Dominating the Chinese-Canadian Media Landscape for 25 YearsA Conversation with Thomas Fung, Founder and Mogul of Fairchild Media Group

Caifu Magazine | by Crystal Ying

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It’s hard to trace signs about this amiable gentleman who is described as “the oldest son of late King Hey Fung, the prominent banker,” “the founder of Fairchild Media Group,” “Chinese-Canadian media mogul” and “one of the influential people in the Chinese community.” He talked to CAIFU about the stories of this one and only Chinese media group in Canada, in a calm voice you could hear from your neighborhood fathers and uncles.

Spotting the opportunity some 25 years ago before Hong Kong’s handover, Fung, a forward-thinking man, said he believed that more Hong Kong people would be migrating to Canada. Thus, an ever-expanding Chinese community would create an ever-expanding market for Chinese media in Canada.

“I saw the timing was right, and decided to move forward,” he said. “We started with the application for a radio station, then we have television license, and from there, magazine and internet-related business, as a logical next step.” He added that before in Canada, the common practice for Chinese media was to rent a channel for their radio station. “I think for long-term enterprises, it’s best to buy your own radio and TV station,” he added.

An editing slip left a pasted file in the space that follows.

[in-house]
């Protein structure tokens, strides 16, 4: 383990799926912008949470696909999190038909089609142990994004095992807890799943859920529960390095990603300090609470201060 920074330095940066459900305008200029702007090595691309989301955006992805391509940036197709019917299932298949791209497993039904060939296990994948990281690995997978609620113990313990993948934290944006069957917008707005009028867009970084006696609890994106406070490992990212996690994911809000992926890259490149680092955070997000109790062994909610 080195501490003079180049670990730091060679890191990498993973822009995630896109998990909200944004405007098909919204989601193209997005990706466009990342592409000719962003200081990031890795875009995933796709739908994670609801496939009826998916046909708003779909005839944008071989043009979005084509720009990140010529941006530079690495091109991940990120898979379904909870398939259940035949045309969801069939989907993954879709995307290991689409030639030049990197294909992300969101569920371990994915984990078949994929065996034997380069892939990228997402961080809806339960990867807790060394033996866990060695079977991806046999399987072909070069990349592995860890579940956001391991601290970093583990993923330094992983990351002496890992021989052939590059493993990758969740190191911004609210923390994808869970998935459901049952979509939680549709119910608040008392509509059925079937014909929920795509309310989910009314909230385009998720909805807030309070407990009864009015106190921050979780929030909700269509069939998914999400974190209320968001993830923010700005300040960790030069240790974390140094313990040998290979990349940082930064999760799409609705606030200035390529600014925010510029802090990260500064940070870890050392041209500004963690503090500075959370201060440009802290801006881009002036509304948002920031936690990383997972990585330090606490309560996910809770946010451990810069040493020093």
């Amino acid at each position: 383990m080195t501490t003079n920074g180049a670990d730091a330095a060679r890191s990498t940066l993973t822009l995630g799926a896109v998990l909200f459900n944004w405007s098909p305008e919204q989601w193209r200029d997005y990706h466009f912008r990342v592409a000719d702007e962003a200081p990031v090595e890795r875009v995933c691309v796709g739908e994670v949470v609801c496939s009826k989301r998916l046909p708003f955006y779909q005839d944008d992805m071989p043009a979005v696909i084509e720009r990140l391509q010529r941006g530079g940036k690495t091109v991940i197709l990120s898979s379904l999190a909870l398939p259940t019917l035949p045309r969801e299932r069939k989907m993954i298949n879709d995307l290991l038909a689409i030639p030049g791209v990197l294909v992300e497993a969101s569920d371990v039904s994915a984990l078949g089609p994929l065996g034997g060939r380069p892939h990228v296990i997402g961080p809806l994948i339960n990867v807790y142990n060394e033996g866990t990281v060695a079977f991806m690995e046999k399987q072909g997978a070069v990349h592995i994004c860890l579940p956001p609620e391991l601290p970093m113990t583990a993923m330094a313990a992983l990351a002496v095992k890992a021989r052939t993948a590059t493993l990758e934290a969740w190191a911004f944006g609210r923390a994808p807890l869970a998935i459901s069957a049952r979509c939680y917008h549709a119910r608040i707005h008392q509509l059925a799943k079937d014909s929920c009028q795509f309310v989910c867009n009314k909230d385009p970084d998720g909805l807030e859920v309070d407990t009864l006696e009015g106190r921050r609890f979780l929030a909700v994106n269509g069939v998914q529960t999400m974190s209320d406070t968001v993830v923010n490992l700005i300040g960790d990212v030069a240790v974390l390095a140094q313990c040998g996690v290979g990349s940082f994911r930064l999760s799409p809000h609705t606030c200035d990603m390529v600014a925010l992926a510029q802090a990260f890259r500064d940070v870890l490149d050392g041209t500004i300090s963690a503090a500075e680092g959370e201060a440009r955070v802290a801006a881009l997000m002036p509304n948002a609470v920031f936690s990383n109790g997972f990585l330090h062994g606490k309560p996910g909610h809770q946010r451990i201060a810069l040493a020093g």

As for Chinese language choices, Fung also had his own opinion and did not forgo the Mandarin market just because most people told him “the Mandarin market is too small.” On the contrary, he set up radio services in both Mandarin and Cantonese. It proved to be a wise decision.
Ten years later, following the wake of Hong Kong immigrants, Taiwanese immigrants uncertain about Chen Shui-bian’s government came to Vancouver, and finally the third wave of affluent Chinese immigrants from mainland China with strong purchasing power arrived, enabling mainstream advertising clients willing to buy their slots on Chinese media.

“With big waves of Chinese immigrants arriving, mainstream Canadian society changed their views on Chinese people and regarded the Chinese community as important,” he told CAIFU. “With the increase of the Chinese-Canadian population, politicians also want to put their ads on the Chinese media during their election campaigns.”

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Overcoming Challenges

But it was not easy. The now-famous household name of Fairchild Group inevitably encountered many obstacles in the beginning. Fung recalled that when they first purchased radio station AM 1470, white employees were afraid of the Chinese replacing their positions. They also obstructed the transition between Chinese language and non-Chinese language air time. “The situation was complicated,” he explained. “While the non-Chinese media were afraid of us taking over, the Chinese media were also competing with us. When we were better off later, the mainstream media again went to the CRTC [the Canadian Radio-television and Telecommunications Commission] to accuse us violating the rules and as a result, the amount and type of advertisement were limited for us.”